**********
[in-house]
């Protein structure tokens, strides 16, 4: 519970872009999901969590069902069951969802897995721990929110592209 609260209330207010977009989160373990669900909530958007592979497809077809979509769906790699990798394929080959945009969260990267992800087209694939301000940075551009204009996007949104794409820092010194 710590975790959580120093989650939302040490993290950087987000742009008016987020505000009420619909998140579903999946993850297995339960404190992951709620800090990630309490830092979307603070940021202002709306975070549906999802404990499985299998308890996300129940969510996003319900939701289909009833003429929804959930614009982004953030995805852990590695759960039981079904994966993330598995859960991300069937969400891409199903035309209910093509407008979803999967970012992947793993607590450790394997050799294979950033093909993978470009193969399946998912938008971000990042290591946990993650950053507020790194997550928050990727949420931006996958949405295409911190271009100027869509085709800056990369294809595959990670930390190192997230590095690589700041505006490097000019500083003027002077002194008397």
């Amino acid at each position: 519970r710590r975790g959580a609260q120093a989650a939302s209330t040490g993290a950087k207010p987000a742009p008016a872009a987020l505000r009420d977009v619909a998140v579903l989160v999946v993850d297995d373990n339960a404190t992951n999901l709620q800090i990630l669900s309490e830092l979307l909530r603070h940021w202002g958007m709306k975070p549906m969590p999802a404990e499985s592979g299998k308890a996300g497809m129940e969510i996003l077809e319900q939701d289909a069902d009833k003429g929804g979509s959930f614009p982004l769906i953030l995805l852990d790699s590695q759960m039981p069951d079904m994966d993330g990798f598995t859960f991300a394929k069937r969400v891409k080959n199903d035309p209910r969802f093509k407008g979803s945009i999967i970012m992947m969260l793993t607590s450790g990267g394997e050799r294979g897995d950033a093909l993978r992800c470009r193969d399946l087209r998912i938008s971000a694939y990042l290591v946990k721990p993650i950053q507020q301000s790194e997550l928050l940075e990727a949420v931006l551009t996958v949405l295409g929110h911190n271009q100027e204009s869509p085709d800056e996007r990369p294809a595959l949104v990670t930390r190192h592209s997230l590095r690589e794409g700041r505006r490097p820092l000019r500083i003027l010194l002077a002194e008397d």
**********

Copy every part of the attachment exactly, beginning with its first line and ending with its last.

[in-house]
């Protein structure tokens, strides 16, 4: 519970872009999901969590069902069951969802897995721990929110592209 609260209330207010977009989160373990669900909530958007592979497809077809979509769906790699990798394929080959945009969260990267992800087209694939301000940075551009204009996007949104794409820092010194 710590975790959580120093989650939302040490993290950087987000742009008016987020505000009420619909998140579903999946993850297995339960404190992951709620800090990630309490830092979307603070940021202002709306975070549906999802404990499985299998308890996300129940969510996003319900939701289909009833003429929804959930614009982004953030995805852990590695759960039981079904994966993330598995859960991300069937969400891409199903035309209910093509407008979803999967970012992947793993607590450790394997050799294979950033093909993978470009193969399946998912938008971000990042290591946990993650950053507020790194997550928050990727949420931006996958949405295409911190271009100027869509085709800056990369294809595959990670930390190192997230590095690589700041505006490097000019500083003027002077002194008397």
């Amino acid at each position: 519970r710590r975790g959580a609260q120093a989650a939302s209330t040490g993290a950087k207010p987000a742009p008016a872009a987020l505000r009420d977009v619909a998140v579903l989160v999946v993850d297995d373990n339960a404190t992951n999901l709620q800090i990630l669900s309490e830092l979307l909530r603070h940021w202002g958007m709306k975070p549906m969590p999802a404990e499985s592979g299998k308890a996300g497809m129940e969510i996003l077809e319900q939701d289909a069902d009833k003429g929804g979509s959930f614009p982004l769906i953030l995805l852990d790699s590695q759960m039981p069951d079904m994966d993330g990798f598995t859960f991300a394929k069937r969400v891409k080959n199903d035309p209910r969802f093509k407008g979803s945009i999967i970012m992947m969260l793993t607590s450790g990267g394997e050799r294979g897995d950033a093909l993978r992800c470009r193969d399946l087209r998912i938008s971000a694939y990042l290591v946990k721990p993650i950053q507020q301000s790194e997550l928050l940075e990727a949420v931006l551009t996958v949405l295409g929110h911190n271009q100027e204009s869509p085709d800056e996007r990369p294809a595959l949104v990670t930390r190192h592209s997230l590095r690589e794409g700041r505006r490097p820092l000019r500083i003027l010194l002077a002194e008397d």